We all love a good “pay it forward” story. But according to new research, the likelihood of good behavior actually leading to more good behavior depends on a person’s ethical mindset. Psychological scientist Gert Cornelissen of the Universitat Pompeu Fabra in Spain, who published a study in the journal Psychological Science, set out to answer whether doing a good deed leads to more good deeds, or whether people naturally try to balance their good and not-so-good actions.
Cornelissen and his colleagues say that until now, research on the subject has been divided into two separate camps. Some researchers have found evidence suggesting that people hover around a moral set point. Going over the set point by doing a good deed gives license to “balance” it by engaging in more self-interested or immoral behavior. On the other hand, when our moral self-perception falls below the set point, we naturally try to regain moral balance by doing something good. The second idea gleaned from research argues for consistency – that doing good makes people want to do more good, and unethical behavior leads to more of the same.
Cornelissen claims that his team’s research bridges the gap between the two theories. In fact, he says, people’s “ethical mindset,” combined with their past behavior, determines how they will choose to act in a certain situation. People who believe that right and wrong is a matter of principle are more likely to be consistent in their behavior, while those whose mindset is that the “end justifies the means” are more likely to balance good deeds and morally questionable deeds.
One of the experiments that the team performed was to ask participants to recall recent ethical behavior, and later gave them a pot of money to divide. Participants with an outcome-based mindset gave their partners fewer coins after remembering a good deed, and were also more likely to lie when presented with the opportunity to self-report the number of items they had answered correctly on a test. These results suggest that their mindset allowed them to balance out past good behavior with an unethical act.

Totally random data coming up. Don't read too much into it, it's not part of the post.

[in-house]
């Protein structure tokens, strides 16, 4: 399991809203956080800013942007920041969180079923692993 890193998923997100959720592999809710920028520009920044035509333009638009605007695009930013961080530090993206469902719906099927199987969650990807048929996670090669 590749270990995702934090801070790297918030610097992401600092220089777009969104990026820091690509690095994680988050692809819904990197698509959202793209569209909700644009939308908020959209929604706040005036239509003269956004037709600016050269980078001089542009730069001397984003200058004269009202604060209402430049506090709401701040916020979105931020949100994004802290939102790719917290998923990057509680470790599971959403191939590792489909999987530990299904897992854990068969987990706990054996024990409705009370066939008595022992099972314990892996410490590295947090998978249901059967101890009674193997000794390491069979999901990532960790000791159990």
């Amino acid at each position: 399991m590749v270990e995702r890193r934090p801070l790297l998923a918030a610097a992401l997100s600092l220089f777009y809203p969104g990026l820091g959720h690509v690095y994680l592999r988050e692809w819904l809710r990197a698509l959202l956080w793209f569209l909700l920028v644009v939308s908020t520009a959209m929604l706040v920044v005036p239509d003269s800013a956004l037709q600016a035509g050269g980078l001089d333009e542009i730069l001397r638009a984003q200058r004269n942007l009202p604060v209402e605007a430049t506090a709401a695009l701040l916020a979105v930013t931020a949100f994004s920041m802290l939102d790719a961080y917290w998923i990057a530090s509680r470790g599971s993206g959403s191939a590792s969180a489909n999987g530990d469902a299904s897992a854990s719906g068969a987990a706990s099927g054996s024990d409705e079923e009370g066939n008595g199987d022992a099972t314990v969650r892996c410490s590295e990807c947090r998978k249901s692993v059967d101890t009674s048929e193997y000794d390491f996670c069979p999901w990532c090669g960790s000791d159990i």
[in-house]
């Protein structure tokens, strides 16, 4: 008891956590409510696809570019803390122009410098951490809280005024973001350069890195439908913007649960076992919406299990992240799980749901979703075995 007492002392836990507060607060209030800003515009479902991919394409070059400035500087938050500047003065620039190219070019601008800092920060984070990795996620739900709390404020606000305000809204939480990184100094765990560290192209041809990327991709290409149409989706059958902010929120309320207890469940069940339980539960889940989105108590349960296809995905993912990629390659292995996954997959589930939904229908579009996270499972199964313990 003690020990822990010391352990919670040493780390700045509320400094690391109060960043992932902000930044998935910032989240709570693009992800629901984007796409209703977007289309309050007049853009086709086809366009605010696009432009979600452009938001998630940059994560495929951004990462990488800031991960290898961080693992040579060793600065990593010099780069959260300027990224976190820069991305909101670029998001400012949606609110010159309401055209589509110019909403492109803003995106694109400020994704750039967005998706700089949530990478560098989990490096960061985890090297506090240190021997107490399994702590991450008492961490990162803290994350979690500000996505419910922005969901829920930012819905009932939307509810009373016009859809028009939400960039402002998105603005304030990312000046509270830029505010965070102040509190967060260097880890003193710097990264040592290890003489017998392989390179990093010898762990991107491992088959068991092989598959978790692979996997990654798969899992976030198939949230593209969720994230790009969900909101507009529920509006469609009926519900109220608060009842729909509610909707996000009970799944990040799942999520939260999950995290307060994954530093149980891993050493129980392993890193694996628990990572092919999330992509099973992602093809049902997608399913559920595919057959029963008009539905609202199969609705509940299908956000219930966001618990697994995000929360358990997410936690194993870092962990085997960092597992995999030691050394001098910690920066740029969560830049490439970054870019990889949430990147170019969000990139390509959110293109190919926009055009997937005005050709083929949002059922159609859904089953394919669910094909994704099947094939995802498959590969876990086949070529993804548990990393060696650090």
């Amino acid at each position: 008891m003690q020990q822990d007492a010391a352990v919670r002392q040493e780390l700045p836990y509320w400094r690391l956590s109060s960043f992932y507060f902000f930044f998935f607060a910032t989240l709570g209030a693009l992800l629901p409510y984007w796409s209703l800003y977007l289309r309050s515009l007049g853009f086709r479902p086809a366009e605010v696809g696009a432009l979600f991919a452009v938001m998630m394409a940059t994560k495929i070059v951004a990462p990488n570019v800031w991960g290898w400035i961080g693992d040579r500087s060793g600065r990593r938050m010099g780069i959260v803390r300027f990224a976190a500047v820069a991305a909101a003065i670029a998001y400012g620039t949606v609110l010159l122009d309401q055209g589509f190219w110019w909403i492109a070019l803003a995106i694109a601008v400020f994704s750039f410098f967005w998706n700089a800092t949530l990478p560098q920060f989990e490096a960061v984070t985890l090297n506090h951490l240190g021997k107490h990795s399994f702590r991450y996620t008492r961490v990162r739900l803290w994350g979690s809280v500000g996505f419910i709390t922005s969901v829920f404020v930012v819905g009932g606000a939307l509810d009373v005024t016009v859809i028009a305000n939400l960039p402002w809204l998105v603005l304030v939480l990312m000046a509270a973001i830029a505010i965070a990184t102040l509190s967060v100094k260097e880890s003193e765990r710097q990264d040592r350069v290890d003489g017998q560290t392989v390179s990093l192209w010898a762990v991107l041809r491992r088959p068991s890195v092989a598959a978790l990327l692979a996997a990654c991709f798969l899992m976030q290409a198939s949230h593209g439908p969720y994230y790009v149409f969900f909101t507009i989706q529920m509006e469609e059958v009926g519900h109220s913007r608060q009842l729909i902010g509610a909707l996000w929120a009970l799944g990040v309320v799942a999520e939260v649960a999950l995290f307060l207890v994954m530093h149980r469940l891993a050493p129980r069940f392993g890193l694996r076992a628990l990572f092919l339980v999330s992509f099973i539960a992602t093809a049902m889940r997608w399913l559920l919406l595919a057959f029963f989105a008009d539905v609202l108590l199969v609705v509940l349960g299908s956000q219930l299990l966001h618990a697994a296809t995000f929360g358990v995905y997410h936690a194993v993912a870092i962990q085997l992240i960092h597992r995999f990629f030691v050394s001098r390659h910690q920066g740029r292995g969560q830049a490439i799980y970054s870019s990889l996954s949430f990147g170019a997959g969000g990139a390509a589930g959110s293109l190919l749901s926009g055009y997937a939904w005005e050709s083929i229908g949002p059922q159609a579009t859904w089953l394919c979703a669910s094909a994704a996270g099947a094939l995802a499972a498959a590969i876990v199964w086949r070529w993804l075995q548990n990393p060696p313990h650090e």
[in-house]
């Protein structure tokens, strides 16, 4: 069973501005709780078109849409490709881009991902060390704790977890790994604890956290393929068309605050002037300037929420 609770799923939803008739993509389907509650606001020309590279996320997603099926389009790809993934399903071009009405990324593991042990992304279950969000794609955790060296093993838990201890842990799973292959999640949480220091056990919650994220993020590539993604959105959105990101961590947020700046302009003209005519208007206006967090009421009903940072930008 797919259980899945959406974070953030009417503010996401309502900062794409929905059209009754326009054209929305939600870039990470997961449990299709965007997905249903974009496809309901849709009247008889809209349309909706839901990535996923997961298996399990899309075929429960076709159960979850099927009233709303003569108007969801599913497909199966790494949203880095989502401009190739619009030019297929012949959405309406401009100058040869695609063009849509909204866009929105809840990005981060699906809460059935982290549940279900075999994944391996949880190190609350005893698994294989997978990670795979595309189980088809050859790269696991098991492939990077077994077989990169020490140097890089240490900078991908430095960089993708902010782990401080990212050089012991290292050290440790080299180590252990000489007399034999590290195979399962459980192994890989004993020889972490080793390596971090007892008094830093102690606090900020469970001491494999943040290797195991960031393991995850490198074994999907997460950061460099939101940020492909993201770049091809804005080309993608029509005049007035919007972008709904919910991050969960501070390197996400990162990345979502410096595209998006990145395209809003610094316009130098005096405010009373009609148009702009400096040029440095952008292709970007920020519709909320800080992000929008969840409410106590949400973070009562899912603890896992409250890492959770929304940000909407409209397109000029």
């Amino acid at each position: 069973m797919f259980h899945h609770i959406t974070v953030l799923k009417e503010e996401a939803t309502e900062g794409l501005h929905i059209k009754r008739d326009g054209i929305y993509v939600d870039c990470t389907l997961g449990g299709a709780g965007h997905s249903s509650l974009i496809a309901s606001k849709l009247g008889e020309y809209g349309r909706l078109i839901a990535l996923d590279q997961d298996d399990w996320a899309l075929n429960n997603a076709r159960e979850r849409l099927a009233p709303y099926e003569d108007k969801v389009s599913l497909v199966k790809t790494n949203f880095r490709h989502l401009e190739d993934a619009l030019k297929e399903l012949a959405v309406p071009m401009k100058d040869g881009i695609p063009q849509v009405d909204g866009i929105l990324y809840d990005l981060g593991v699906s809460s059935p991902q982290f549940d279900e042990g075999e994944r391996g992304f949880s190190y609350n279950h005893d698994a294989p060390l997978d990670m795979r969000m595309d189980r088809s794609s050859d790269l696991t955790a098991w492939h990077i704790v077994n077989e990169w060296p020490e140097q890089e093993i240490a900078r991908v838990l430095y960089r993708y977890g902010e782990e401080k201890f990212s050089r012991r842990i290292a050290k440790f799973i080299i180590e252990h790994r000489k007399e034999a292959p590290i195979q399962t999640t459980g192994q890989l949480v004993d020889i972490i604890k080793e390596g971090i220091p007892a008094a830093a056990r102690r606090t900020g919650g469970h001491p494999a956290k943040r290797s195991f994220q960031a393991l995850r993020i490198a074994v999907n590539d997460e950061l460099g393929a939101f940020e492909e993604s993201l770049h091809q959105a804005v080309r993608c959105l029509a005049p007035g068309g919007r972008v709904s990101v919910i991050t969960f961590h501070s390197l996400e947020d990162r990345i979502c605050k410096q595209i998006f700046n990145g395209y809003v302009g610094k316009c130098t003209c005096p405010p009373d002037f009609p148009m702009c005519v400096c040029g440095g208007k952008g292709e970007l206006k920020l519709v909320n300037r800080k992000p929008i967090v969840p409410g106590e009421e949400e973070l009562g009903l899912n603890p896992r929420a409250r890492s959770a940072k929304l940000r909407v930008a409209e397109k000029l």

On the other hand, those participants with rule-based mentalities gave more coins to their partner and were less likely to lie about the test after recalling their own good deeds.
The researchers say that understanding the ethical mindset of an individual can be useful for predicting patterns of behavior for people in any kind of role, including consumers, managers, employees, neighbors or citizens. And as to why some people are consistently immoral, the report says, “In the current studies, we showed that a rule-based mindset can lead to a consistent pattern of unethical behavior, in which violating a rule becomes the norm. Such a pattern resembles the slippery slope of moral decision making.”
How about you? Do you believe that people give themselves leeway to do unethical things if they’ve done something good in the past? Or does performing a good deed lead to more good behavior? Weigh in here.